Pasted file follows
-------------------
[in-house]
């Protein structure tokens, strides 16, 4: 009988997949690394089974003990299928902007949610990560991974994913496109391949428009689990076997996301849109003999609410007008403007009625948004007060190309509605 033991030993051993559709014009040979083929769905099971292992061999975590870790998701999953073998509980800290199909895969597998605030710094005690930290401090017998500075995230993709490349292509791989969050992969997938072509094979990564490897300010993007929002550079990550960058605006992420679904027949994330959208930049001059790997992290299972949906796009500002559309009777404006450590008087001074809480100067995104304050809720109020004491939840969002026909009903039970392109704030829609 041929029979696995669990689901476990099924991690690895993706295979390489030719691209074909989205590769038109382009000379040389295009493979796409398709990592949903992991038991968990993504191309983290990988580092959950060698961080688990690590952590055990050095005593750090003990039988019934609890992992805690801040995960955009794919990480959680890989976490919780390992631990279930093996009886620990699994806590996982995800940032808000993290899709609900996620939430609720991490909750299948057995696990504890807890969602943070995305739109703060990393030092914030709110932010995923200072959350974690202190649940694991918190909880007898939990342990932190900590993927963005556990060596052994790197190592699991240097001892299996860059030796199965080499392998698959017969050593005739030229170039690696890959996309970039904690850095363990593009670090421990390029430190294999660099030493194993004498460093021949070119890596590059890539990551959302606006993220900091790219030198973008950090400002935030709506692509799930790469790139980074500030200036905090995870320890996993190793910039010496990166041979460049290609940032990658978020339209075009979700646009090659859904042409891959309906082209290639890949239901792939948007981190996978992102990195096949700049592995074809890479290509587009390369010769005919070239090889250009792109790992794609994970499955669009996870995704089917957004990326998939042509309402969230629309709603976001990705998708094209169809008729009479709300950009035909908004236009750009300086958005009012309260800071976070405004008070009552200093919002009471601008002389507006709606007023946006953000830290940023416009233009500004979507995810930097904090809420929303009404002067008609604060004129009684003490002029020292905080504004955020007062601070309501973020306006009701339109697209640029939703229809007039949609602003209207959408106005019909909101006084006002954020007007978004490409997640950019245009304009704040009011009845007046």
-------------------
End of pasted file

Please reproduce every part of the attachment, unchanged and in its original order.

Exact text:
[in-house]
């Protein structure tokens, strides 16, 4: 009988997949690394089974003990299928902007949610990560991974994913496109391949428009689990076997996301849109003999609410007008403007009625948004007060190309509605 033991030993051993559709014009040979083929769905099971292992061999975590870790998701999953073998509980800290199909895969597998605030710094005690930290401090017998500075995230993709490349292509791989969050992969997938072509094979990564490897300010993007929002550079990550960058605006992420679904027949994330959208930049001059790997992290299972949906796009500002559309009777404006450590008087001074809480100067995104304050809720109020004491939840969002026909009903039970392109704030829609 041929029979696995669990689901476990099924991690690895993706295979390489030719691209074909989205590769038109382009000379040389295009493979796409398709990592949903992991038991968990993504191309983290990988580092959950060698961080688990690590952590055990050095005593750090003990039988019934609890992992805690801040995960955009794919990480959680890989976490919780390992631990279930093996009886620990699994806590996982995800940032808000993290899709609900996620939430609720991490909750299948057995696990504890807890969602943070995305739109703060990393030092914030709110932010995923200072959350974690202190649940694991918190909880007898939990342990932190900590993927963005556990060596052994790197190592699991240097001892299996860059030796199965080499392998698959017969050593005739030229170039690696890959996309970039904690850095363990593009670090421990390029430190294999660099030493194993004498460093021949070119890596590059890539990551959302606006993220900091790219030198973008950090400002935030709506692509799930790469790139980074500030200036905090995870320890996993190793910039010496990166041979460049290609940032990658978020339209075009979700646009090659859904042409891959309906082209290639890949239901792939948007981190996978992102990195096949700049592995074809890479290509587009390369010769005919070239090889250009792109790992794609994970499955669009996870995704089917957004990326998939042509309402969230629309709603976001990705998708094209169809008729009479709300950009035909908004236009750009300086958005009012309260800071976070405004008070009552200093919002009471601008002389507006709606007023946006953000830290940023416009233009500004979507995810930097904090809420929303009404002067008609604060004129009684003490002029020292905080504004955020007062601070309501973020306006009701339109697209640029939703229809007039949609602003209207959408106005019909909101006084006002954020007007978004490409997640950019245009304009704040009011009845007046």